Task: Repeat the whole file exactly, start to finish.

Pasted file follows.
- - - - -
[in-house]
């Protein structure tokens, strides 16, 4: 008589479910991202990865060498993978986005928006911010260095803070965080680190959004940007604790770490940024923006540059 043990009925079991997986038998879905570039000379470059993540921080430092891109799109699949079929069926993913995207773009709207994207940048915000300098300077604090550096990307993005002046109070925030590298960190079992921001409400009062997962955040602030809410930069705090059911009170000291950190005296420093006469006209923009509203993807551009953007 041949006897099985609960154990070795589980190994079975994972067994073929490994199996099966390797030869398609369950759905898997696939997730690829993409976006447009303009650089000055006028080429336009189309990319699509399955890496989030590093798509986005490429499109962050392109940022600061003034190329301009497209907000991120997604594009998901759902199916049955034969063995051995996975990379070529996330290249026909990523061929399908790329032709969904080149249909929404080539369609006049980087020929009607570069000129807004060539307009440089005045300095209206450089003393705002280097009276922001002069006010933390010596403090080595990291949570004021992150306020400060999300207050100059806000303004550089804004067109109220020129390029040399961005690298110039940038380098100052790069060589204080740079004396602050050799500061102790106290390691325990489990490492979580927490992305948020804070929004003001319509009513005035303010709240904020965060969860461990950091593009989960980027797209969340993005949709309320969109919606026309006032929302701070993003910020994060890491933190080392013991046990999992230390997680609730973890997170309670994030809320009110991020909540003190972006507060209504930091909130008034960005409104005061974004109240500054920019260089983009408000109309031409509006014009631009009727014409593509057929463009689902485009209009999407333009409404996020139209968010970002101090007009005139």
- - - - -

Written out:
[in-house]
């Protein structure tokens, strides 16, 4: 008589479910991202990865060498993978986005928006911010260095803070965080680190959004940007604790770490940024923006540059 043990009925079991997986038998879905570039000379470059993540921080430092891109799109699949079929069926993913995207773009709207994207940048915000300098300077604090550096990307993005002046109070925030590298960190079992921001409400009062997962955040602030809410930069705090059911009170000291950190005296420093006469006209923009509203993807551009953007 041949006897099985609960154990070795589980190994079975994972067994073929490994199996099966390797030869398609369950759905898997696939997730690829993409976006447009303009650089000055006028080429336009189309990319699509399955890496989030590093798509986005490429499109962050392109940022600061003034190329301009497209907000991120997604594009998901759902199916049955034969063995051995996975990379070529996330290249026909990523061929399908790329032709969904080149249909929404080539369609006049980087020929009607570069000129807004060539307009440089005045300095209206450089003393705002280097009276922001002069006010933390010596403090080595990291949570004021992150306020400060999300207050100059806000303004550089804004067109109220020129390029040399961005690298110039940038380098100052790069060589204080740079004396602050050799500061102790106290390691325990489990490492979580927490992305948020804070929004003001319509009513005035303010709240904020965060969860461990950091593009989960980027797209969340993005949709309320969109919606026309006032929302701070993003910020994060890491933190080392013991046990999992230390997680609730973890997170309670994030809320009110991020909540003190972006507060209504930091909130008034960005409104005061974004109240500054920019260089983009408000109309031409509006014009631009009727014409593509057929463009689902485009209009999407333009409404996020139209968010970002101090007009005139």